Monday, November 10, 2008

Book Review: Sharon Creech's Love that Dog


First a confession: I read while in the bathroom. I have no excuse. I don't have kids who are distracting me, or a super-busy life, or anything...I just find myself bored and in need of a book at times. And I do tend to judge books by that measure: if a book is so good that I either a) read it in super-long sittings that make my legs go numb or b) walk out of the bathroom with my book still in my nose, then I know I've got a good book.

It's important for me to confess this as I checked Sharon Creech's book out at the library on Saturday, and took it straight into the bathroom with me.

And read the entire thing in one sitting.

While this is probably way too much information--and probably way too gross to talk about in mixed company--this is the best review I can honestly give a book. I could not put it down. I loved it. It is beautiful.

I sobbed on the toilet, y'all.
It was just that good. The writing--the story--the language--and that second-to-last poem where it all ties together--made me cry in that achy, hurting kind of way, where the tears come from that space in the center of your forehead where it hurts to even blink.

Five Sentence Summary: Jack's teacher has assigned him to write poetry. The book, which covers a year-long journal of Jack's poetry, is done entirely in verse. In writing, Jack discovers that he actually likes poetry, especially Walter Dean Myer's poem "Love that Boy." While Jack is discovering poetry, the reader is discovering Jack...and the reason why the speeding blue car has so much importance, and what happened to Jack's dog, Sky. (For more about the book from the author, click here.)

So what do we, as writers, learn from the book?

1. Full Circle/Detail Use: Here's the reason why my husband found me crying on the toilet: something mentioned briefly in the first few pages--a throw-away detail that seemed of no importance--became the crux of the end of the book. A tiny, tiny detail became so important that it shaped the entire ending of the book. (This next bit might be to spoiler-y, so I'm hiding it--just highlight. And if you're tempted to read it without reading the book, DON'T.) It hit me like a speeding, mud-splattered blue car when I realized how it tied together. In one of the first poems, Jack writes about a speeding blue car and it's importance, but says there's nothing to it but words, like William C. Williams's poem on the red wheelbarrow. BUT. Then you find out that that speeding blue car was the car that killed Sky...ah! I'm starting to tear up again!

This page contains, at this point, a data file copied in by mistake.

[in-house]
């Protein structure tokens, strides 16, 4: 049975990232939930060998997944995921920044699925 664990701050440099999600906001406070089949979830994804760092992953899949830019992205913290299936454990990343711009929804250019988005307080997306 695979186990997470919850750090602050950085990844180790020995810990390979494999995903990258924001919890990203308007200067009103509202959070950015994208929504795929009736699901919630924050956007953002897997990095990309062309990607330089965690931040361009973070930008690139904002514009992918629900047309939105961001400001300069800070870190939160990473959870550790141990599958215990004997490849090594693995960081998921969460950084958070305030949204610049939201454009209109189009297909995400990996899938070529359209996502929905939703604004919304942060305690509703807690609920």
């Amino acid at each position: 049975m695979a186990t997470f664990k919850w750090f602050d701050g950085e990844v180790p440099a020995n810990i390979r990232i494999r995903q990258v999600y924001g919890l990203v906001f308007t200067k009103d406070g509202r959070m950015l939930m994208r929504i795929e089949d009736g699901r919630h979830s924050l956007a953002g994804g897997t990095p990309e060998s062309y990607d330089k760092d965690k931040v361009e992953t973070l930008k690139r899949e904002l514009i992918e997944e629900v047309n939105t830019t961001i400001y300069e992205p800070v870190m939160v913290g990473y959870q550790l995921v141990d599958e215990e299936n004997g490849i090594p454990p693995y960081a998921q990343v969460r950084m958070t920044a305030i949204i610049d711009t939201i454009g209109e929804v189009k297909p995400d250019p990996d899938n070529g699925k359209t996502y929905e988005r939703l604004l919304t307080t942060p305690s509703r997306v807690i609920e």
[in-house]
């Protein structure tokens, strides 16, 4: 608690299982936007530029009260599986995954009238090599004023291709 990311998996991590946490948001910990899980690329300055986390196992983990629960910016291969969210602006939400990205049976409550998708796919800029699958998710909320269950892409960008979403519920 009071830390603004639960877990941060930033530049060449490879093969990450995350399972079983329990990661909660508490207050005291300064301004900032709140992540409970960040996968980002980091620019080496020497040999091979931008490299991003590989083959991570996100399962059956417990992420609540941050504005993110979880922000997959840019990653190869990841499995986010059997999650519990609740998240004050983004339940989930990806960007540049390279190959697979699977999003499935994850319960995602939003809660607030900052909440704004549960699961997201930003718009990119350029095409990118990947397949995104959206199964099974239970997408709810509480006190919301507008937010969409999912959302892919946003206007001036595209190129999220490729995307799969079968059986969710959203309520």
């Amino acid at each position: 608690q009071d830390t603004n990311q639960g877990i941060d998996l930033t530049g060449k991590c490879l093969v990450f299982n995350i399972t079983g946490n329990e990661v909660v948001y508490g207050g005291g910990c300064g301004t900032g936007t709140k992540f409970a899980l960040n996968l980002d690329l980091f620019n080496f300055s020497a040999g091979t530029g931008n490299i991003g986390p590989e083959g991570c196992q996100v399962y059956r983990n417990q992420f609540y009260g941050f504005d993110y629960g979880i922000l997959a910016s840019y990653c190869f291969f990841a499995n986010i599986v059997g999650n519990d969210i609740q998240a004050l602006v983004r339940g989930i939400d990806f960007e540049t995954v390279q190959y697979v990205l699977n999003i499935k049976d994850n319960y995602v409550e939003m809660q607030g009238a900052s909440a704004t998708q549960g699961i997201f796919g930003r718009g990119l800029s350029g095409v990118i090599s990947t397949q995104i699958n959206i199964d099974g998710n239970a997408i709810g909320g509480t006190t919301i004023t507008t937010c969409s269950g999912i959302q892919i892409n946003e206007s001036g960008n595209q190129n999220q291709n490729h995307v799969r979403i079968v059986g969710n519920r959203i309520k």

2. Voice:
Creech uses her word choice to show voice very well. For example, when Jack likes Walter Dean Myer's poem, he doesn't just call it a good poem, he calls it the "best, best, BEST" poem. It's subtle, but it makes the writing real. It gives the narrator personality. Throughout, Jack's voice is very clear, and very unique. And, like I said, it's not very drastic. It's just saying a word three times instead of once, or putting a word in all caps, or using a different word than one would normally think of ("typer person" instead of "typist"). But the devil's in the details there.

Post a Comment